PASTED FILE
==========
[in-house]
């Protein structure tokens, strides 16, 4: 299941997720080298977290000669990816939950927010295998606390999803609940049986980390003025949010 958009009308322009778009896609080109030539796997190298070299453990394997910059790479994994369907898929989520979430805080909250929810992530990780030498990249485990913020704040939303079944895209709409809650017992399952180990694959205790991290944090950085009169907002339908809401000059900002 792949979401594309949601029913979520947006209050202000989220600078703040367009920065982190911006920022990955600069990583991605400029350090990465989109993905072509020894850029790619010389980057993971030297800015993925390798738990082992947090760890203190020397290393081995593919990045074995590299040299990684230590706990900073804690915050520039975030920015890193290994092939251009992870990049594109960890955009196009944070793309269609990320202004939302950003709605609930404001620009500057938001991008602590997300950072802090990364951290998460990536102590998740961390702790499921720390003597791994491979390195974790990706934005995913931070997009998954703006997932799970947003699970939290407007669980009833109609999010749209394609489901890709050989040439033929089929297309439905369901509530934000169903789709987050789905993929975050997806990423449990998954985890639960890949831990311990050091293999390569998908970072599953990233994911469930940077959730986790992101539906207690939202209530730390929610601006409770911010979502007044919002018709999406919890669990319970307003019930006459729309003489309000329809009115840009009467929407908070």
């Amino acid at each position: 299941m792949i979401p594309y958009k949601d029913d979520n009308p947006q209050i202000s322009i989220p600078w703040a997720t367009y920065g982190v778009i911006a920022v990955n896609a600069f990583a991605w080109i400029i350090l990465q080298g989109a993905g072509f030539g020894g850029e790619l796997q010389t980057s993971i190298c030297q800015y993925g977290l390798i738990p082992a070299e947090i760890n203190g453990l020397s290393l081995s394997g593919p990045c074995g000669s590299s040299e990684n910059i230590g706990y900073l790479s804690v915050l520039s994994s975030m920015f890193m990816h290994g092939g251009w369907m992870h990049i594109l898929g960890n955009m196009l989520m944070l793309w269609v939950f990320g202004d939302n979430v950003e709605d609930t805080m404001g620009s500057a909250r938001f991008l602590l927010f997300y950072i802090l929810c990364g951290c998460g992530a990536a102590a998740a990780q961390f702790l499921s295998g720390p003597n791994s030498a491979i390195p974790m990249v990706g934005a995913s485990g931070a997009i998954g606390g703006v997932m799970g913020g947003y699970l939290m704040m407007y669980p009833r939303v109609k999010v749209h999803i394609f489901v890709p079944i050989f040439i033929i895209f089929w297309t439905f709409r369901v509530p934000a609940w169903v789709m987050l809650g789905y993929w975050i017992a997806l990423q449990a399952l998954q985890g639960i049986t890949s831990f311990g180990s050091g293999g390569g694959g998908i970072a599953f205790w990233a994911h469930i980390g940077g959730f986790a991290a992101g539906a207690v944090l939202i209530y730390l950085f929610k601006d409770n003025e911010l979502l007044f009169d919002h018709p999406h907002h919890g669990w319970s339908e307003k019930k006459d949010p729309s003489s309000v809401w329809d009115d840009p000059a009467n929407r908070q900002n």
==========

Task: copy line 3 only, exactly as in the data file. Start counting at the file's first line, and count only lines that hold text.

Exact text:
């Amino acid at each position: 299941m792949i979401p594309y958009k949601d029913d979520n009308p947006q209050i202000s322009i989220p600078w703040a997720t367009y920065g982190v778009i911006a920022v990955n896609a600069f990583a991605w080109i400029i350090l990465q080298g989109a993905g072509f030539g020894g850029e790619l796997q010389t980057s993971i190298c030297q800015y993925g977290l390798i738990p082992a070299e947090i760890n203190g453990l020397s290393l081995s394997g593919p990045c074995g000669s590299s040299e990684n910059i230590g706990y900073l790479s804690v915050l520039s994994s975030m920015f890193m990816h290994g092939g251009w369907m992870h990049i594109l898929g960890n955009m196009l989520m944070l793309w269609v939950f990320g202004d939302n979430v950003e709605d609930t805080m404001g620009s500057a909250r938001f991008l602590l927010f997300y950072i802090l929810c990364g951290c998460g992530a990536a102590a998740a990780q961390f702790l499921s295998g720390p003597n791994s030498a491979i390195p974790m990249v990706g934005a995913s485990g931070a997009i998954g606390g703006v997932m799970g913020g947003y699970l939290m704040m407007y669980p009833r939303v109609k999010v749209h999803i394609f489901v890709p079944i050989f040439i033929i895209f089929w297309t439905f709409r369901v509530p934000a609940w169903v789709m987050l809650g789905y993929w975050i017992a997806l990423q449990a399952l998954q985890g639960i049986t890949s831990f311990g180990s050091g293999g390569g694959g998908i970072a599953f205790w990233a994911h469930i980390g940077g959730f986790a991290a992101g539906a207690v944090l939202i209530y730390l950085f929610k601006d409770n003025e911010l979502l007044f009169d919002h018709p999406h907002h919890g669990w319970s339908e307003k019930k006459d949010p729309s003489s309000v809401w329809d009115d840009p000059a009467n929407r908070q900002n």